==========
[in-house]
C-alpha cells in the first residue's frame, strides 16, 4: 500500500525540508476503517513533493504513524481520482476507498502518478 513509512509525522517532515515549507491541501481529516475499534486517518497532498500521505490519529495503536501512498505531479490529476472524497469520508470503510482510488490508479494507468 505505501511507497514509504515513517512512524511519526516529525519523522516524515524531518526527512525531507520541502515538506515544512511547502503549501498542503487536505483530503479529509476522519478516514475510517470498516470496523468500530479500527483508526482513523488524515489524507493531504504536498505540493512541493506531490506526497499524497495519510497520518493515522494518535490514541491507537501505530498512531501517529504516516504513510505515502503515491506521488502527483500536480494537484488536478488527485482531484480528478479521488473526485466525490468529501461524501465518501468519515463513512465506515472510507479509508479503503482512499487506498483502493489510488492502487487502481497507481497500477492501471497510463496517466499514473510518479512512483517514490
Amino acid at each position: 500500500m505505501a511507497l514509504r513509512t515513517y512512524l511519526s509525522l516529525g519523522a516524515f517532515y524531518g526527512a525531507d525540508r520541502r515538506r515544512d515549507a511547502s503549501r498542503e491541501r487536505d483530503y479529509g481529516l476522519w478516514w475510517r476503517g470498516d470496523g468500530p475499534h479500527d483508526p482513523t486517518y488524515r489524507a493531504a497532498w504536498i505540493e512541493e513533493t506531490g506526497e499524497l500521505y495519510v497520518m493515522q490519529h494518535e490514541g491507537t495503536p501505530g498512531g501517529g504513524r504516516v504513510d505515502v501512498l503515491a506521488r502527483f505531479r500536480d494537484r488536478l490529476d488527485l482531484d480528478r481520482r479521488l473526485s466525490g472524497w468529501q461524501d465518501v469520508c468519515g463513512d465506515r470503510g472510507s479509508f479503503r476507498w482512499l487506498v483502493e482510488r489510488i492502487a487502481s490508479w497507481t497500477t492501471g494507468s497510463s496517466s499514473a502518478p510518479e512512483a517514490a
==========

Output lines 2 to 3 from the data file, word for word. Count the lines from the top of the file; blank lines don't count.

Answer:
C-alpha cells in the first residue's frame, strides 16, 4: 500500500525540508476503517513533493504513524481520482476507498502518478 513509512509525522517532515515549507491541501481529516475499534486517518497532498500521505490519529495503536501512498505531479490529476472524497469520508470503510482510488490508479494507468 505505501511507497514509504515513517512512524511519526516529525519523522516524515524531518526527512525531507520541502515538506515544512511547502503549501498542503487536505483530503479529509476522519478516514475510517470498516470496523468500530479500527483508526482513523488524515489524507493531504504536498505540493512541493506531490506526497499524497495519510497520518493515522494518535490514541491507537501505530498512531501517529504516516504513510505515502503515491506521488502527483500536480494537484488536478488527485482531484480528478479521488473526485466525490468529501461524501465518501468519515463513512465506515472510507479509508479503503482512499487506498483502493489510488492502487487502481497507481497500477492501471497510463496517466499514473510518479512512483517514490
Amino acid at each position: 500500500m505505501a511507497l514509504r513509512t515513517y512512524l511519526s509525522l516529525g519523522a516524515f517532515y524531518g526527512a525531507d525540508r520541502r515538506r515544512d515549507a511547502s503549501r498542503e491541501r487536505d483530503y479529509g481529516l476522519w478516514w475510517r476503517g470498516d470496523g468500530p475499534h479500527d483508526p482513523t486517518y488524515r489524507a493531504a497532498w504536498i505540493e512541493e513533493t506531490g506526497e499524497l500521505y495519510v497520518m493515522q490519529h494518535e490514541g491507537t495503536p501505530g498512531g501517529g504513524r504516516v504513510d505515502v501512498l503515491a506521488r502527483f505531479r500536480d494537484r488536478l490529476d488527485l482531484d480528478r481520482r479521488l473526485s466525490g472524497w468529501q461524501d465518501v469520508c468519515g463513512d465506515r470503510g472510507s479509508f479503503r476507498w482512499l487506498v483502493e482510488r489510488i492502487a487502481s490508479w497507481t497500477t492501471g494507468s497510463s496517466s499514473a502518478p510518479e512512483a517514490a